A coach to Sunderland, racing along Finchley Road. It’s a sunny day, and I’m lapping up the unseasonably warm weather just a few days after my last visit to this part of London. I turn, looking out of the window, and see a blur of orange; the office of The Commons, a new political party formed with the aim of getting Tamsin Omond elected as MP. Continue reading
The chances of a meaningful climate agreement coming out of the UN conference in Copenhagen seem increasingly remote. Obviously, getting the world’s nations to agree on anything provides a challenge. But convincing them to agree on something that is not only the 21st century’s greatest problem, but will force their economies and consumption levels to contract, is nigh well impossible.
The United States has played an obstructionist role in climate change for two decades. Its refusal to sign on to Kyoto helped doom meaningful progress on climate change internationally while hurting the world’s perception of the U.S. The supposed debate over whether climate change is actually happening has been perpetrated largely by the mainstream media’s desire to portray two sides to every issue, allowing crackpots and extremists to sow doubt into the minds of the American public. Continue reading
The 350 protests of October 24 have passed, and in the weeks that follow, we must remember why they occurred in the first place. This action sought to bring attention to the fact that carbon dioxide levels in the atmosphere are skyrocketing and leading to rapid climate change. Historically, carbon dioxide has made up 350 or less parts per million of the atmosphere. These levels were essential for creating life on Earth as we know it. Through industrialization, transportation, agribusiness, and the burning of fossil fuels, we have sprung past those historic totals in recent years and today have reached levels of 390 parts per million and rising.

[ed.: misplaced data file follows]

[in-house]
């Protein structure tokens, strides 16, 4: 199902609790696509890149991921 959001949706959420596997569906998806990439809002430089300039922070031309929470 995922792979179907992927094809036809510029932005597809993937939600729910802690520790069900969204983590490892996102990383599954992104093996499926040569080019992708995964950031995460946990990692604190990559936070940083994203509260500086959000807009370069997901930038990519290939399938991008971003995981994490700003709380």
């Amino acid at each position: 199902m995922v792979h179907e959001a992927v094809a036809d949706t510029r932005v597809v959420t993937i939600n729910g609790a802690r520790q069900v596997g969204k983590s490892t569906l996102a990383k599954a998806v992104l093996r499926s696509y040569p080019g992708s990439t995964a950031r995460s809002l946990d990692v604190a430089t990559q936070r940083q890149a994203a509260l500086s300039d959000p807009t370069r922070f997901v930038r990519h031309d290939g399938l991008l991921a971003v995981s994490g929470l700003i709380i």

This situation has rightfully alarmed people around the world. Led by the environmental activist and writer Bill McKibben, the 350 movement took off. Protests took place in many nations, protests that included people in areas of great conflict like Israel and Palestine working together to save the world’s climate and perhaps the human race. This movement has done great work in bringing the world’s attention to climate change.
There is much more to be done. Political will for action on climate change in the United States remains minimal. Rightfully or not, China, India, and other developing world nations claim they need polluting industrial development to reach international prominence. Certainly, these are challenging issues the environmental movement and world at large needs to address. The 350 day of action was a great start and hopefully, we can keep the pressure on nations to act.
However, for all the good environmental activists are doing, they are also engaging in some lazy thinking when it comes to action. Continue reading